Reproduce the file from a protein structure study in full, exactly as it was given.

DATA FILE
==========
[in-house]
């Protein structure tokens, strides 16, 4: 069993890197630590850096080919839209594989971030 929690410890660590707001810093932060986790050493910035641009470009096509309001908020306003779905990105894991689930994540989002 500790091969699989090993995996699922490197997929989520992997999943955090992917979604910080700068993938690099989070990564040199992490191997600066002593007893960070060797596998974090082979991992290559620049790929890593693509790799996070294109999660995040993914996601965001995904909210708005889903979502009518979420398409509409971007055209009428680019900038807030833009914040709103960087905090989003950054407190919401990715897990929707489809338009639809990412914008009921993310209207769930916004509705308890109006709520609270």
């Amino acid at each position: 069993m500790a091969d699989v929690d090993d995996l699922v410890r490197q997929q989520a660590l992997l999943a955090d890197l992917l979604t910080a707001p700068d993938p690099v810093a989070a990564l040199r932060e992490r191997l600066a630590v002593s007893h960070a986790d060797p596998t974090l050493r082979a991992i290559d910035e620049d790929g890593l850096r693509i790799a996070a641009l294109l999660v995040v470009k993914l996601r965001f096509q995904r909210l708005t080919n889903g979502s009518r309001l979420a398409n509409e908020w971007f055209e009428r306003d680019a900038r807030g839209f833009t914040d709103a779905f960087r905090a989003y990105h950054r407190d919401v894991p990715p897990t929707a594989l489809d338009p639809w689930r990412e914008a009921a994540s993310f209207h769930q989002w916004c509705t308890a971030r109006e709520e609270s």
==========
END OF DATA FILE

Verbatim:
[in-house]
């Protein structure tokens, strides 16, 4: 069993890197630590850096080919839209594989971030 929690410890660590707001810093932060986790050493910035641009470009096509309001908020306003779905990105894991689930994540989002 500790091969699989090993995996699922490197997929989520992997999943955090992917979604910080700068993938690099989070990564040199992490191997600066002593007893960070060797596998974090082979991992290559620049790929890593693509790799996070294109999660995040993914996601965001995904909210708005889903979502009518979420398409509409971007055209009428680019900038807030833009914040709103960087905090989003950054407190919401990715897990929707489809338009639809990412914008009921993310209207769930916004509705308890109006709520609270």
């Amino acid at each position: 069993m500790a091969d699989v929690d090993d995996l699922v410890r490197q997929q989520a660590l992997l999943a955090d890197l992917l979604t910080a707001p700068d993938p690099v810093a989070a990564l040199r932060e992490r191997l600066a630590v002593s007893h960070a986790d060797p596998t974090l050493r082979a991992i290559d910035e620049d790929g890593l850096r693509i790799a996070a641009l294109l999660v995040v470009k993914l996601r965001f096509q995904r909210l708005t080919n889903g979502s009518r309001l979420a398409n509409e908020w971007f055209e009428r306003d680019a900038r807030g839209f833009t914040d709103a779905f960087r905090a989003y990105h950054r407190d919401v894991p990715p897990t929707a594989l489809d338009p639809w689930r990412e914008a009921a994540s993310f209207h769930q989002w916004c509705t308890a971030r109006e709520e609270s």